The relationship between dentists and dental hygienists is comparable to the relationship between doctors and nurses. Although they often assist dentists, or work under their supervision, dental hygienists are trained and licensed dental-care practitioners in their own right. They perform a variety of cleaning and cosmetic services, provide temporary fillings and, in many states, can administer anesthetics and order laboratory tests. As with nurses, hygienists typically train for two to four years before gaining their license.
A few schools also offer graduate degrees in dental hygiene, which can be necessary for some teaching, research or public-service positions.
The U.S. Bureau of Labor Statistics projects 38 percent job growth for dental hygienists by the year 2020, much higher than the 14 percent average for all occupations.
Graduate from high school, or earn a GED. The dental profession is heavily science-oriented, so it helps to weight your course work toward the sciences and mathematics.
Check the admissions requirements at colleges in your area that offer dental hygiene programs. Schools vary widely in their requirements, so you might need to take at least one year of college-level courses in the humanities and basic sciences before you can apply and gain acceptance.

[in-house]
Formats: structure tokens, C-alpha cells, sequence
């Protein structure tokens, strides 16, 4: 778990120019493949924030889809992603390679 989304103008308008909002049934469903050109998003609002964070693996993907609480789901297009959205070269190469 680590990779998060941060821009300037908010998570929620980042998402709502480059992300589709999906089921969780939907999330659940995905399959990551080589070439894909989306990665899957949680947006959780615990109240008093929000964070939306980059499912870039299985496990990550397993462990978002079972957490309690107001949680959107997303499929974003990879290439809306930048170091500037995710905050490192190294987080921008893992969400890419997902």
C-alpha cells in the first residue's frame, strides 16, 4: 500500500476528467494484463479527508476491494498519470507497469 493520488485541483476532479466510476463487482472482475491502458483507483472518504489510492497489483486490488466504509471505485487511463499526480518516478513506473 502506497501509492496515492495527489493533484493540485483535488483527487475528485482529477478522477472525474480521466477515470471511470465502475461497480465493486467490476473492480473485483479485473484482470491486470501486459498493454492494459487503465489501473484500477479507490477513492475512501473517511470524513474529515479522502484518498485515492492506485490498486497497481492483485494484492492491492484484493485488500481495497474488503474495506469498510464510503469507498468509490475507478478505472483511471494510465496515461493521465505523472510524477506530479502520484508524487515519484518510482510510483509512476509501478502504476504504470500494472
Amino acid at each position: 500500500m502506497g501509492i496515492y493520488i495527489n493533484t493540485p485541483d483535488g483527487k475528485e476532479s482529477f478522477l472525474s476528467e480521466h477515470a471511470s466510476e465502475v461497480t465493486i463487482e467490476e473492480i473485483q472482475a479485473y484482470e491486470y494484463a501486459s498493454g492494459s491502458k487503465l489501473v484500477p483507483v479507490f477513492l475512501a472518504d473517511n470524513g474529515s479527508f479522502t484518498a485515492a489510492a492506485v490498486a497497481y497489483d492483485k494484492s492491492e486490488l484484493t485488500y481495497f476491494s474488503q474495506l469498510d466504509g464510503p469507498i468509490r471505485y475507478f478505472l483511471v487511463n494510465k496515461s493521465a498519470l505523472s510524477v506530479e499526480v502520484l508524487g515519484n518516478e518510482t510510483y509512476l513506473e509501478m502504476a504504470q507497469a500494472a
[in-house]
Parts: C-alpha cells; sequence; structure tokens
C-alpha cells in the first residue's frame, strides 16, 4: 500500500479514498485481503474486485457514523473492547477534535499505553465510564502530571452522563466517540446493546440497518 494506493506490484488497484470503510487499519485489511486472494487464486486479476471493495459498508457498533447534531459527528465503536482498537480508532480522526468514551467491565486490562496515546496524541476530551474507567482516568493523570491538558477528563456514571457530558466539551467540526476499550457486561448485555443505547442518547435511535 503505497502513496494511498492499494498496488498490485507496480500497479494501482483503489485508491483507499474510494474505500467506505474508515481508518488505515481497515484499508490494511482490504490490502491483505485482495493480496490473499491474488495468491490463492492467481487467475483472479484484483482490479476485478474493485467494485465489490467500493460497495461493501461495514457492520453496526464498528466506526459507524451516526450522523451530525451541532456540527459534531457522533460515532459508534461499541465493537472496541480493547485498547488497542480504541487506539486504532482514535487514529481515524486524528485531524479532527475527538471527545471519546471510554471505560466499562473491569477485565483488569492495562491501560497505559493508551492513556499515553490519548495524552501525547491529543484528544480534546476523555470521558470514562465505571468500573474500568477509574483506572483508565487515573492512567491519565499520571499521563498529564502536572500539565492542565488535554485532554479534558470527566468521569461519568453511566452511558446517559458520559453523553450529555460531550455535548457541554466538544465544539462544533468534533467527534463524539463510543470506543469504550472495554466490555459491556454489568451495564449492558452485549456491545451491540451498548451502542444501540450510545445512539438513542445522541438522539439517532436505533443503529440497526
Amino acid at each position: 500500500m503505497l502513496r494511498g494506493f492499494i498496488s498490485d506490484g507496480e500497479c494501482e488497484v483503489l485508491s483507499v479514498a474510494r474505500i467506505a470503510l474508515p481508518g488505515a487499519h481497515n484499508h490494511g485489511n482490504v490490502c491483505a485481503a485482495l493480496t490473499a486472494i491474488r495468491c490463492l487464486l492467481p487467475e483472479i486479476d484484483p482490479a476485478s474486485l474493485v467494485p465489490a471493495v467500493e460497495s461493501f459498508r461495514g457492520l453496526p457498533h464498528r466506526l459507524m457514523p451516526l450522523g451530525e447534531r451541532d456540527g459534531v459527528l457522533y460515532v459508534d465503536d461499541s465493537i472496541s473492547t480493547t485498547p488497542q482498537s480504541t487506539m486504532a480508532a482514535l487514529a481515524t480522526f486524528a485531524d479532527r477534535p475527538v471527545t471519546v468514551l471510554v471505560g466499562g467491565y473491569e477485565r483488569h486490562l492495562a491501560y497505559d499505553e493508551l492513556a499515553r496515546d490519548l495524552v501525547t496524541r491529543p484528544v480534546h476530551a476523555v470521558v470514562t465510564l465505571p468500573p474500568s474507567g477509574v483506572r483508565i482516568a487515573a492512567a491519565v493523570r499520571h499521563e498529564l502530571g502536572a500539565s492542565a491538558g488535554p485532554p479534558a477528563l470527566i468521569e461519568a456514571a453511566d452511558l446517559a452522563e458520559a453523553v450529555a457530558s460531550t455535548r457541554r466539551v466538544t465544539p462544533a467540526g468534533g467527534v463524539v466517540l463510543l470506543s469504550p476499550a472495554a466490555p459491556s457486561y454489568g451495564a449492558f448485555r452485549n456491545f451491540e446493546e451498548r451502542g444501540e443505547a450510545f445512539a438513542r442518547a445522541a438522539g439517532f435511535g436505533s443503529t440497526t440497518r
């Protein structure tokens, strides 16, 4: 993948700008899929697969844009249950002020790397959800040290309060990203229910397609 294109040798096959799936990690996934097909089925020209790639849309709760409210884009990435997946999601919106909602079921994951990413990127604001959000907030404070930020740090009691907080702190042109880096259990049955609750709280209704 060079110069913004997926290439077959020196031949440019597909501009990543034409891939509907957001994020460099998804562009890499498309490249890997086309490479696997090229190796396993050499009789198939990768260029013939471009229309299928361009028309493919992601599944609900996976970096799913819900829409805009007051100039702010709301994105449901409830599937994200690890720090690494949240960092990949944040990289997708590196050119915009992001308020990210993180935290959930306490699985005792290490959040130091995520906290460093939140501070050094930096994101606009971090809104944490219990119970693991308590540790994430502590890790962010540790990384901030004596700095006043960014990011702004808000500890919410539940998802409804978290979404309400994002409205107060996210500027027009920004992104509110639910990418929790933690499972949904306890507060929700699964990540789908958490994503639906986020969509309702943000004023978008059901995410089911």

Complete a training program accredited by the American Dental Association. Most program take two years, and award an associate degree. Some schools offer a bachelor's degree in dental hygiene. There are also a few one-year certificate programs for candidates who already hold a college degree.
Take and pass the Dental Hygiene National Board Examination. It's required for licensing in most states, and a valuable indicator of competence and professionalism even where it's not mandatory.
Apply for licensing through your state's appropriate board. Most states require candidates to pass written or practical exams. Licensees must demonstrate knowledge of the state's legal and ethical requirements as well as professional competence.
2016 Salary Information for Dental Hygienists
Dental hygienists earned a median annual salary of $72,910 in 2016, according to the U.S. Bureau of Labor Statistics. On the low end, dental hygienists earned a 25th percentile salary of $60,500, meaning 75 percent earned more than this amount. The 75th percentile salary is $86,390, meaning 25 percent earn more. In 2016, 207,900 people were employed in the U.S. as dental hygienists.
- Explore Health Careers: Dental Hygienist
- American Medical Association: Health Care Careers Directory -- Dental Hygienist
- U.S. Bureau of Labor Statistics: Occupational Outlook Handbook -- Dental Hygienists
- U.S. Bureau of Labor Statistics: Occupational Outlook Handbook: Dental Hygienists
- Career Trend: Dental Hygienists
- A few schools also offer graduate degrees in dental hygiene, which can be necessary for some teaching, research or public-service positions.
- The U.S. Bureau of Labor Statistics projects 38 percent job growth for dental hygienists by the year 2020, much higher than the 14 percent average for all occupations.
Fred Decker is a trained chef and certified food-safety trainer. Decker wrote for the Saint John, New Brunswick Telegraph-Journal, and has been published in Canada's Hospitality and Foodservice magazine. He's held positions selling computers, insurance and mutual funds, and was educated at Memorial University of Newfoundland and the Northern Alberta Institute of Technology.